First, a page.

THE BLOG
12/15/2014 02:12 pm ET Updated Feb 14, 2015

The Tyranny of Orthodoxy

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Advent is dangerous. In my case I commenced my personal discernment to leave formation to become a Roman Catholic priest.

After 9 years as a member of the Society of Jesus (the Jesuits) I grew tired of the tyranny of orthodoxy, and deeply frustrated with being forced to live within it. I could not lie about my sexual identity no matter how good an upper middle class lifestyle religious life gave me. I could not be dishonest with the people I'd joyfully serve. To me Advent is a time of birth and new birth, not a season to consolidate groupthink or to publicly worship within a faith system because it feels safe or familiar.

My personal experience as a former member of the Jesuits is central to the case I make, that integrity is paramount to caving to the tyranny of orthodoxy.

Advent is dangerous because the orthodox use the themes of waiting and anticipation to re-imagine the "true" expression of their religion, and evoke religious sentimentalism. All too often such orthodox men and women voice criticism about culture not nature. Yet, orthodox men and women inherit their religion or faith like everyone else; they do not own membership in the Abrahamic faiths that dominate the holiday season. Orthodoxy is pervasive, powerful, strident, intolerant, blinding.

The orthodox represent the most myopic and conforming voices amongst us; intolerant voices that impinge upon and limit human flourishing. The orthodox are not religious zealots. They are tyrants.

As an openly gay Jesuit I sought ordination to the priesthood publicly acknowledging that I could not serve with integrity and not be allowed to bless same-sex unions through sacramental marriage. I did not consider myself an orthodox Christian but rather both a member of the Society of Jesus in good standing and a Catholic in good conscience, one standing in right relationship with God, Church, my neighbors and myself. I even penned an Open Letter to Pope Francis asking him to help save my vocation, stating in it that I could not be part of a religion that fires lesbian or gay employees and volunteers like Colleen Simon and Nicholas Coppola, nor flourish in a religion whose leaders do not condemn the murder of gay men by ISIS or countries like Russia or Uganda that penalize members of the LGBTQ community.

Throughout my life as a Jesuit I struggled to support issues like the distribution of condoms to prevent the spread of HIV/AIDS in Africa, the end to mandatory clerical celibacy, the reception of holy communion by divorced and remarried Catholics, the right of women to ordination or to the stewardship of their personal health care. But at each stage of formation I was encouraged to be more orthodox, more dishonest with the people I'd serve, otherwise my own ordination would be jeopardized.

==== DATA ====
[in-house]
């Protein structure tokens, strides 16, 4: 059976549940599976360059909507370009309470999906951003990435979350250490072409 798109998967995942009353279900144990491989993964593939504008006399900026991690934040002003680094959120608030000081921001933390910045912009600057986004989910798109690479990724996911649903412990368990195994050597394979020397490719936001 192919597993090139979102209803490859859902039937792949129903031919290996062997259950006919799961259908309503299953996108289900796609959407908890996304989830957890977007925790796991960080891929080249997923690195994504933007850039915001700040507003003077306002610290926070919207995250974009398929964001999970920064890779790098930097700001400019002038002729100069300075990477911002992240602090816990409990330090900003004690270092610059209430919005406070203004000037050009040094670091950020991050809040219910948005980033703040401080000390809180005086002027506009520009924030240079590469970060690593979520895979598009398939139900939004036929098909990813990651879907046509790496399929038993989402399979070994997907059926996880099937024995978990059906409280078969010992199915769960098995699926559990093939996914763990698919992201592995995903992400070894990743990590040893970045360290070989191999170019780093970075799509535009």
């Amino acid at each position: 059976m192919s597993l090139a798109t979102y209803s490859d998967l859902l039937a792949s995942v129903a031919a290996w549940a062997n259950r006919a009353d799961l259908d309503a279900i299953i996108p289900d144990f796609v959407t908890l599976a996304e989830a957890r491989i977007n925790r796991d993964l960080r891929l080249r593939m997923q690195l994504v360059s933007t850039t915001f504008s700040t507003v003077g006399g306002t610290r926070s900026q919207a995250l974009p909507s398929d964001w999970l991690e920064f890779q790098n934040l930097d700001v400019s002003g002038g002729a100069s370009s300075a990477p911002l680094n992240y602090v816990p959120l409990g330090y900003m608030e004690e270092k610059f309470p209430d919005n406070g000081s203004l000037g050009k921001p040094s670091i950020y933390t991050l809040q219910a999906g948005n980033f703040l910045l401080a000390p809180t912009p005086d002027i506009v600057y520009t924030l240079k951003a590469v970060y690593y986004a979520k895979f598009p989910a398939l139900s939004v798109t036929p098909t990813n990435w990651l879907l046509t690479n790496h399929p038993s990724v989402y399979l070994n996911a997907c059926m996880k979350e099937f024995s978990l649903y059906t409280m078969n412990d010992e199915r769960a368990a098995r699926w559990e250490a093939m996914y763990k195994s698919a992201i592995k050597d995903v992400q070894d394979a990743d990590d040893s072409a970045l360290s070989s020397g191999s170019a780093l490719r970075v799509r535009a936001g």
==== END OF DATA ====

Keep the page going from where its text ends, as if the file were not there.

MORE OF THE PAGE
I spent many years praying and reflecting about the growing orthodoxy in the younger generation of Jesuits. I came away intolerant of religious hypocrites, especially closeted, celibate gay men, gay men who should be the first homosexuals to come out of the closet, yet remain the last. Some of these very gay men are presidents, principals and campus ministers at any one of the Jesuit colleges, universities or parishes throughout the world. Some of these men celebrated Pope Francis' most famous five words, "Who am I to judge?", some lamented when Bishops at the recent Synod could not agree that homosexuals were nice people with gifts for the Church.

If you're like me, tired of dishonesty and frustrated with having to live within the tyranny of orthodoxy, this holiday season presents you with another option: Integrity.

Take my case:

Last Advent, I went to my first mass in the Episcopal Church, at St. Thomas in Farmingdale, New York. There I met Reverend Mother Christine Petersen-Snyder. I was perplexed; yet analogously reverend mother is very similar to reverend father. I participated in the entire liturgy, fumbling through the Book of Common Prayer, though I did not take communion.

When I returned to Boston, where I lived in my Jesuit community, I went to confession and confessed to the Afro-Catholic priest that I had attended a liturgy in the Episcopal Church. I told the priest that I was now actively and publicly discerning membership in a different communion. The priest asked me why. After a brief conversation about worshiping with integrity he told me that I had not sinned. As I exhaled, I left the confessional. The sky did not fall. The world did not dissolve.

Over the next eight months, I actively and publicly discerned my membership in the Catholic Church. I asked myself over and over: Why risk a lifetime of working toward change from within a closed system dominated by orthodoxy? Why call the Church mine when the orthodox refuse to consider me a full member of the same faith system, nor desire to bring me to the table for dialogue?

As I prayed more and more about my discernment I saw how the evil spirit employs the tyranny of orthodoxy to imprison believers, and concluded that it wasn't me who was leaving the Church, it was the Church who left me.

This Advent I am full of gratitude for my journey to the Episcopal Church, a Church that is far from perfect but much more egalitarian, more human, much more honest with itself on matters of mercy, charity and social ethics. This holiday season many faithful have a new option before them, rather than skipping communal worship for the common tables of Starbucks they can discern active membership in a communion that expresses their understanding of faith, hope and love.

This past year I discerned not to be poisoned by the tyranny of orthodoxy but rather to worship ever more freely within the Episcopal Church.

Advent is dangerous. Where will your discernment lead you?